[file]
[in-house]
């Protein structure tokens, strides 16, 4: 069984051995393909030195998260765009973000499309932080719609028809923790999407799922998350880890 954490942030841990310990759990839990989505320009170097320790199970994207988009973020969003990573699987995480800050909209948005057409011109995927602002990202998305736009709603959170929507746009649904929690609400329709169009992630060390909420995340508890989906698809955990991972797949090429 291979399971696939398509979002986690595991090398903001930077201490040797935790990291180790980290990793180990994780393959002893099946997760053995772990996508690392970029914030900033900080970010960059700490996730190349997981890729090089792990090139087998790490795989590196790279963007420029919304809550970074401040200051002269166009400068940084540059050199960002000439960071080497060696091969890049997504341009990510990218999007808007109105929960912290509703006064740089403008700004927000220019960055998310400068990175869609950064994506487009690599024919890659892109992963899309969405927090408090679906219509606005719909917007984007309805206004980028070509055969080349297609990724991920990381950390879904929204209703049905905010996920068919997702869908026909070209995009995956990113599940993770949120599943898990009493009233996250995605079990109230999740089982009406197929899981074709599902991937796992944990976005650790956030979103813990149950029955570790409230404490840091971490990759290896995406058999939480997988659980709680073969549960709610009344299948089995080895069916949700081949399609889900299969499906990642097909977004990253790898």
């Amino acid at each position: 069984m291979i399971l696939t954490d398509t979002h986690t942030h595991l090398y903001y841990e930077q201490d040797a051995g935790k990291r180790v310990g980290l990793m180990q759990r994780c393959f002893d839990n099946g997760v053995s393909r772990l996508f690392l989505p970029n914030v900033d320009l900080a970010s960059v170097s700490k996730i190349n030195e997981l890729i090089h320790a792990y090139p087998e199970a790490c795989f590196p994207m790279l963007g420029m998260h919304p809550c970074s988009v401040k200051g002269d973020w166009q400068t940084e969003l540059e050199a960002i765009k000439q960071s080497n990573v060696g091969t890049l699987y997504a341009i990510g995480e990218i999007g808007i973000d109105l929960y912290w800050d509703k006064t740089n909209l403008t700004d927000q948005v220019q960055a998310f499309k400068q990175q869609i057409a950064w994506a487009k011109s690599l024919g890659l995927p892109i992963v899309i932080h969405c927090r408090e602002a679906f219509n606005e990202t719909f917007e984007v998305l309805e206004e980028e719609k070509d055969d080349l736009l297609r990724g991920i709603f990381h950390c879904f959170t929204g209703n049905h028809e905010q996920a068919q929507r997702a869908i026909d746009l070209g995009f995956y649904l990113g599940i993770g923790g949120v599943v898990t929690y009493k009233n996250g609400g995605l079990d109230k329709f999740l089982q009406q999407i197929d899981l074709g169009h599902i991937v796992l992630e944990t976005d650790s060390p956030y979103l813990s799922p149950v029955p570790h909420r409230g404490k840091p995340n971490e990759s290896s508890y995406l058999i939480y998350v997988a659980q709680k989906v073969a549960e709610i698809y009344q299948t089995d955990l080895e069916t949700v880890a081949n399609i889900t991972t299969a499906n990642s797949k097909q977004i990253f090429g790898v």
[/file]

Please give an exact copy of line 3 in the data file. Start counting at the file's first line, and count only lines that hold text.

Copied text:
């Amino acid at each position: 069984m291979i399971l696939t954490d398509t979002h986690t942030h595991l090398y903001y841990e930077q201490d040797a051995g935790k990291r180790v310990g980290l990793m180990q759990r994780c393959f002893d839990n099946g997760v053995s393909r772990l996508f690392l989505p970029n914030v900033d320009l900080a970010s960059v170097s700490k996730i190349n030195e997981l890729i090089h320790a792990y090139p087998e199970a790490c795989f590196p994207m790279l963007g420029m998260h919304p809550c970074s988009v401040k200051g002269d973020w166009q400068t940084e969003l540059e050199a960002i765009k000439q960071s080497n990573v060696g091969t890049l699987y997504a341009i990510g995480e990218i999007g808007i973000d109105l929960y912290w800050d509703k006064t740089n909209l403008t700004d927000q948005v220019q960055a998310f499309k400068q990175q869609i057409a950064w994506a487009k011109s690599l024919g890659l995927p892109i992963v899309i932080h969405c927090r408090e602002a679906f219509n606005e990202t719909f917007e984007v998305l309805e206004e980028e719609k070509d055969d080349l736009l297609r990724g991920i709603f990381h950390c879904f959170t929204g209703n049905h028809e905010q996920a068919q929507r997702a869908i026909d746009l070209g995009f995956y649904l990113g599940i993770g923790g949120v599943v898990t929690y009493k009233n996250g609400g995605l079990d109230k329709f999740l089982q009406q999407i197929d899981l074709g169009h599902i991937v796992l992630e944990t976005d650790s060390p956030y979103l813990s799922p149950v029955p570790h909420r409230g404490k840091p995340n971490e990759s290896s508890y995406l058999i939480y998350v997988a659980q709680k989906v073969a549960e709610i698809y009344q299948t089995d955990l080895e069916t949700v880890a081949n399609i889900t991972t299969a499906n990642s797949k097909q977004i990253f090429g790898v």